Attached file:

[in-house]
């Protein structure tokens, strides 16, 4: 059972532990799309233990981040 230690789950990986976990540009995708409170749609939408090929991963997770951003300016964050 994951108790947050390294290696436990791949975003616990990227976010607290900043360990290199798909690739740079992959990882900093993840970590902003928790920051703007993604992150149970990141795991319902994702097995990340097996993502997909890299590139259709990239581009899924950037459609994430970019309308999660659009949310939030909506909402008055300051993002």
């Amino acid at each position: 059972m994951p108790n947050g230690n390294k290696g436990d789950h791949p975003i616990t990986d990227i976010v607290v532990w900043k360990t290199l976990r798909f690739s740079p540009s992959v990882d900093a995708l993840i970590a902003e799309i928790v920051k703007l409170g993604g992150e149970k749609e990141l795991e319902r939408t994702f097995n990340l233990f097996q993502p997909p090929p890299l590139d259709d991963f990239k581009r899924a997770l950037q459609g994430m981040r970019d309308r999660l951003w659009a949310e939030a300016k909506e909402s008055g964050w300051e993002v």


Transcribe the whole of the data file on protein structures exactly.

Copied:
[in-house]
């Protein structure tokens, strides 16, 4: 059972532990799309233990981040 230690789950990986976990540009995708409170749609939408090929991963997770951003300016964050 994951108790947050390294290696436990791949975003616990990227976010607290900043360990290199798909690739740079992959990882900093993840970590902003928790920051703007993604992150149970990141795991319902994702097995990340097996993502997909890299590139259709990239581009899924950037459609994430970019309308999660659009949310939030909506909402008055300051993002």
């Amino acid at each position: 059972m994951p108790n947050g230690n390294k290696g436990d789950h791949p975003i616990t990986d990227i976010v607290v532990w900043k360990t290199l976990r798909f690739s740079p540009s992959v990882d900093a995708l993840i970590a902003e799309i928790v920051k703007l409170g993604g992150e149970k749609e990141l795991e319902r939408t994702f097995n990340l233990f097996q993502p997909p090929p890299l590139d259709d991963f990239k581009r899924a997770l950037q459609g994430m981040r970019d309308r999660l951003w659009a949310e939030a300016k909506e909402s008055g964050w300051e993002v």